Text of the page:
Jeff Thompson had to be talked out of retirement.
The decorated Flathead High School wrestling coach stepped away from the program in 2008 on the heels of three consecutive state championships and spent the next eight years focused on his family and his teaching job at the school.
Then in the fall of 2016, when head coach Rich Vasquez abruptly resigned citing a medical condition, Flathead turned its eyes to the charismatic Great Falls native.
Thompson laughed when remembering those conversations just more than a year ago.
“You know, I have such passion for it, I just can’t believe now that I took the time off,” he said. “What’s neat is everybody just said, ‘You can do this.’”
“I retired with a team that won a state title, was ranked eighth in the country, and to jump back in? That’s pressure,” Thompson added. “So I felt like I just had to win the state title.”
Thompson’s Braves did just that, taking home the Class AA crown despite not having a single individual champion. The Braves, with 10 of their 13 state placers from a year ago returning, are the odds-on favorites to do it again this season. Another title would be Thompson’s sixth in his last seven years as a head coach.
But while the winning culture hasn’t changed much since Thompson walked away from his job the first time, what has changed is the competition five miles to Flathead’s north. Glacier High School opened the same year Thompson retired, and its wrestling program took just four years to join the state’s elite. Under coach Mark Fischer, the Wolfpack won a state championship in 2012 and, for a couple years, was the superior program in town.
Something flipped shortly thereafter, however, and six years later virtually all of the town’s elite wrestling talent has flowed through Flathead, even those wrestlers whose home addresses fall within Glacier’s attendance zone. The answer why has been years in the making.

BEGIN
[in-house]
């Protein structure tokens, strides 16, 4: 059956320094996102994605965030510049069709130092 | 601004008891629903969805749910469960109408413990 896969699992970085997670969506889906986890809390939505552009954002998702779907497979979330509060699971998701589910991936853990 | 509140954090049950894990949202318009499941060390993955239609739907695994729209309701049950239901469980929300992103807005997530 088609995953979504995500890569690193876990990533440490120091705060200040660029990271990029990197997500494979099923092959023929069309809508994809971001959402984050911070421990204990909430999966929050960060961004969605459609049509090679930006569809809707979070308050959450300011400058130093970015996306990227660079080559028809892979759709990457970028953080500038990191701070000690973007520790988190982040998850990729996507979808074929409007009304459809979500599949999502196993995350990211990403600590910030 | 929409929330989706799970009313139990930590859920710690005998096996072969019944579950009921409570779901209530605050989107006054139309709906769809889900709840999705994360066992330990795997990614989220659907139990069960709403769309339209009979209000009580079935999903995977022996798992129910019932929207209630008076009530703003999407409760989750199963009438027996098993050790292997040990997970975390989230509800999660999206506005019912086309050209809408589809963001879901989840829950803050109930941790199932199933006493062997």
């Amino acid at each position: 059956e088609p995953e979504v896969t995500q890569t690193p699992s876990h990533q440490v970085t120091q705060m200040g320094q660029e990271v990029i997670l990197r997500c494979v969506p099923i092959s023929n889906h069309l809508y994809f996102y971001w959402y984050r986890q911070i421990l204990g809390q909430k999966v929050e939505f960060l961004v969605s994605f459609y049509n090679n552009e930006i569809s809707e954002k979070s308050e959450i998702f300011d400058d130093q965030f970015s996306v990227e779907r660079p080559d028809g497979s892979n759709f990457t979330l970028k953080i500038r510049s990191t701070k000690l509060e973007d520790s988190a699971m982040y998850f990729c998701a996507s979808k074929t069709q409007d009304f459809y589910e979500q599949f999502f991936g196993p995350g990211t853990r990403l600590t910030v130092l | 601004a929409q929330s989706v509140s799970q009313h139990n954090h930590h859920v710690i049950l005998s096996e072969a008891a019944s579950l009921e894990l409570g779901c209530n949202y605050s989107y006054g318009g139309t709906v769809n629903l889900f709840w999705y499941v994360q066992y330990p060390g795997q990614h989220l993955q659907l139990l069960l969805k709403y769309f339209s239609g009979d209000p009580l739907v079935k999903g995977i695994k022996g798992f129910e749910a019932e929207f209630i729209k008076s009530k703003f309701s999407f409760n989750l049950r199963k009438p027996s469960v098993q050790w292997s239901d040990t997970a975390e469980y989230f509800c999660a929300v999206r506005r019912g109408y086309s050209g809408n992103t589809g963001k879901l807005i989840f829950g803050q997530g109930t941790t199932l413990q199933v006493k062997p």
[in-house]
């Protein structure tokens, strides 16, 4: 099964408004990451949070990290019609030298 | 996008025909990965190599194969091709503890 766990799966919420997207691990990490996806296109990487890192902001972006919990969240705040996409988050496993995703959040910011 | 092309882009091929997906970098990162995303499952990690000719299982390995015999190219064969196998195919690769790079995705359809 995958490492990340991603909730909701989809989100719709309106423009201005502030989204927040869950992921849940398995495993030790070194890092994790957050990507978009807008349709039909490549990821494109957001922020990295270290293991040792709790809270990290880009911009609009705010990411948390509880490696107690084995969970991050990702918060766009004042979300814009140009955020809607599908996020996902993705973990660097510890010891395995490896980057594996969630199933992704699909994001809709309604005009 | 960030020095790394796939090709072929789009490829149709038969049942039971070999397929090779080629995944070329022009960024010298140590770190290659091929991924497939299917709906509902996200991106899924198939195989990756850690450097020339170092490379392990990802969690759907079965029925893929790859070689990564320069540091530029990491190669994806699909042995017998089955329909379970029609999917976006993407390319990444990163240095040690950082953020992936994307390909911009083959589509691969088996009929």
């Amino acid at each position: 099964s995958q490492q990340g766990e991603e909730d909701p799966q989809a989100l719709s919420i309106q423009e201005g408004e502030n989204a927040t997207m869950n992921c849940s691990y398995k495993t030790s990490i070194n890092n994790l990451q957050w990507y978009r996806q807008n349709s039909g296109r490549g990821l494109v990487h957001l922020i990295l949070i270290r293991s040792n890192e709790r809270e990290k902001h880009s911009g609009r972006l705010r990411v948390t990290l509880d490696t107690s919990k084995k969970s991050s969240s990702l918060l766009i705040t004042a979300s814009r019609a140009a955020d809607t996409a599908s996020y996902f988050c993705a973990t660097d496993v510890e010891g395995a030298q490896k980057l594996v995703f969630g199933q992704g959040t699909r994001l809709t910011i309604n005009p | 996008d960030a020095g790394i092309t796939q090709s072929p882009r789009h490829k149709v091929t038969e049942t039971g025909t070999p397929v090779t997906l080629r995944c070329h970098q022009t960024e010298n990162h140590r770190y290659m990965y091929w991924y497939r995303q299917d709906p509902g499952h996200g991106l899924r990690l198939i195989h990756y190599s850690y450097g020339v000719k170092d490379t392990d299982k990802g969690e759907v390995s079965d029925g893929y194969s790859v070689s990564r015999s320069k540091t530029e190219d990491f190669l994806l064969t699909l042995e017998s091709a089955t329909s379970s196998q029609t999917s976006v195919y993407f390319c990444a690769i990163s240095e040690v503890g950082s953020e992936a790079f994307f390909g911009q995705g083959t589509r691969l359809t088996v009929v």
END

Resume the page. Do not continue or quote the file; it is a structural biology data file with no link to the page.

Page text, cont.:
THE KALISPELL WRESTLING CLUB first opened its doors in 1973 under the late Brent Hall and has been molding elite grapplers ever since. Boys and girls as young as 5 receive training from dozens of top coaches — including Vasquez, Thompson and many of the Flathead assistants — and compete in tournaments throughout the Northwest.
The young wrestlers spend a good chunk of their mat time in the wrestling room at Flathead, and, not surprisingly, most of KWC’s alums end up wearing the Braves’ black and orange in high school.
“I got started here at Kalispell Wrestling Club in the second grade, so I’ve kind of been in this room since I was really little,” Flathead senior Kenyon Fretwell said last week. “I’ve just always been here, and it’s weird not to be in here, almost.”
Fretwell’s dad, Lee, is a coach for the Braves, and his younger brother, Lance, wrestles at Glacier. The boys grew up in the West Valley School District, a Glacier feeder.
The practice of attending schools outside an attendance zone is not unique to wrestling, nor is it unique to Kalispell, but the reality is that a generation of young wrestlers who have been practicing at the Braves’ facilities and watching the Braves compete go on to dream of joining the long line of Flathead champions.
“When I was little, when Flathead was really good, I’d come to the duals,” Tucker Nadeau, another Flathead senior, said. “And that was really cool, just seeing how well they did. And then, I don’t know, I just kind of always knew I was going to come to Flathead.”
Nadeau lives in Bigfork but attends Flathead because his father, Marc, is a teacher in the district and a Braves assistant wrestling coach.
“I remember going to one match when I was in the fourth grade, when (Flathead) wrestled Glacier, and I was just awestruck,” Kenyon Fretwell remembered. “All these kids, they’re winning every match … they’re just incredible wrestlers and it was really cool to watch them (at Flathead).
“Of all places, a team that good would be here.”
ROSS DANKERS, THEN JUST 24 YEARS OLD, took over the Glacier wrestling program in 2013. He was an assistant the prior year when the Wolfpack won the state title, but what Dankers inherited wasn’t a program built for the future. It was one, in fact, that was about to face a reckoning regarding the Kalispell Wrestling Club.